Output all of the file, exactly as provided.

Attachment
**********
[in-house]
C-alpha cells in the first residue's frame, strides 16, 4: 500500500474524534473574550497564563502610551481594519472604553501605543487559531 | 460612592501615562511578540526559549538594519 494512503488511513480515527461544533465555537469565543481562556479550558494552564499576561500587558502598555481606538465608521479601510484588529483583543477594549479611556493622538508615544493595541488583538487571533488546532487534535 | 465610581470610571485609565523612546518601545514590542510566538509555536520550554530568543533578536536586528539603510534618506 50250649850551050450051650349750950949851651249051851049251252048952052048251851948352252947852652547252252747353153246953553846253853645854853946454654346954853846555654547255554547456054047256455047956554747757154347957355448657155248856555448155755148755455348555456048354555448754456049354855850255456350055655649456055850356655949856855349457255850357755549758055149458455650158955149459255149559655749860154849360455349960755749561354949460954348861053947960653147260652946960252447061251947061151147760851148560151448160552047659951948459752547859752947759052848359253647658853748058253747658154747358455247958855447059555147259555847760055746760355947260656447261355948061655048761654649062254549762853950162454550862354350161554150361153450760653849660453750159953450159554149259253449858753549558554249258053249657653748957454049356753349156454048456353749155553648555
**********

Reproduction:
[in-house]
C-alpha cells in the first residue's frame, strides 16, 4: 500500500474524534473574550497564563502610551481594519472604553501605543487559531 | 460612592501615562511578540526559549538594519 494512503488511513480515527461544533465555537469565543481562556479550558494552564499576561500587558502598555481606538465608521479601510484588529483583543477594549479611556493622538508615544493595541488583538487571533488546532487534535 | 465610581470610571485609565523612546518601545514590542510566538509555536520550554530568543533578536536586528539603510534618506 50250649850551050450051650349750950949851651249051851049251252048952052048251851948352252947852652547252252747353153246953553846253853645854853946454654346954853846555654547255554547456054047256455047956554747757154347957355448657155248856555448155755148755455348555456048354555448754456049354855850255456350055655649456055850356655949856855349457255850357755549758055149458455650158955149459255149559655749860154849360455349960755749561354949460954348861053947960653147260652946960252447061251947061151147760851148560151448160552047659951948459752547859752947759052848359253647658853748058253747658154747358455247958855447059555147259555847760055746760355947260656447261355948061655048761654649062254549762853950162454550862354350161554150361153450760653849660453750159953450159554149259253449858753549558554249258053249657653748957454049356753349156454048456353749155553648555